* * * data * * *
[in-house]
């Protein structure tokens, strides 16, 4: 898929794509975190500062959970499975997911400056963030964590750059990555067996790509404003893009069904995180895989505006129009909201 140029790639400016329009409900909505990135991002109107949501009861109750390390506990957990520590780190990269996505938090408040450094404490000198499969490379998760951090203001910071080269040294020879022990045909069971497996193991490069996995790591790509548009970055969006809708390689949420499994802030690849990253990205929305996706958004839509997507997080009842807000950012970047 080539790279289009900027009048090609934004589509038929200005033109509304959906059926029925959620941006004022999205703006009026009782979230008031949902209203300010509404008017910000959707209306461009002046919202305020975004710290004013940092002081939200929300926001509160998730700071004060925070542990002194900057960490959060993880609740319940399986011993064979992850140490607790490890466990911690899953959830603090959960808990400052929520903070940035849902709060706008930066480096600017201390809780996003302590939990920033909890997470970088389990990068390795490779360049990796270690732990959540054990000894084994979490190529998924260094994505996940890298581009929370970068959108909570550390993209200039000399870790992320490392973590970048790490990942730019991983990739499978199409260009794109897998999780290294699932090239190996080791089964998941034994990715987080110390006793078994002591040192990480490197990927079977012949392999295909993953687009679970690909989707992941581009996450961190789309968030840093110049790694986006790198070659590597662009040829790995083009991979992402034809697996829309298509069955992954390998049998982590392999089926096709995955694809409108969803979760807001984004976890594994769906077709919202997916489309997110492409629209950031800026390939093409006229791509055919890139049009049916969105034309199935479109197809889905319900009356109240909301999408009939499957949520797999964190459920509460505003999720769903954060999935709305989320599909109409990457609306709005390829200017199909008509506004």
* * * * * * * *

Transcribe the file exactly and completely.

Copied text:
[in-house]
């Protein structure tokens, strides 16, 4: 898929794509975190500062959970499975997911400056963030964590750059990555067996790509404003893009069904995180895989505006129009909201 140029790639400016329009409900909505990135991002109107949501009861109750390390506990957990520590780190990269996505938090408040450094404490000198499969490379998760951090203001910071080269040294020879022990045909069971497996193991490069996995790591790509548009970055969006809708390689949420499994802030690849990253990205929305996706958004839509997507997080009842807000950012970047 080539790279289009900027009048090609934004589509038929200005033109509304959906059926029925959620941006004022999205703006009026009782979230008031949902209203300010509404008017910000959707209306461009002046919202305020975004710290004013940092002081939200929300926001509160998730700071004060925070542990002194900057960490959060993880609740319940399986011993064979992850140490607790490890466990911690899953959830603090959960808990400052929520903070940035849902709060706008930066480096600017201390809780996003302590939990920033909890997470970088389990990068390795490779360049990796270690732990959540054990000894084994979490190529998924260094994505996940890298581009929370970068959108909570550390993209200039000399870790992320490392973590970048790490990942730019991983990739499978199409260009794109897998999780290294699932090239190996080791089964998941034994990715987080110390006793078994002591040192990480490197990927079977012949392999295909993953687009679970690909989707992941581009996450961190789309968030840093110049790694986006790198070659590597662009040829790995083009991979992402034809697996829309298509069955992954390998049998982590392999089926096709995955694809409108969803979760807001984004976890594994769906077709919202997916489309997110492409629209950031800026390939093409006229791509055919890139049009049916969105034309199935479109197809889905319900009356109240909301999408009939499957949520797999964190459920509460505003999720769903954060999935709305989320599909109409990457609306709005390829200017199909008509506004």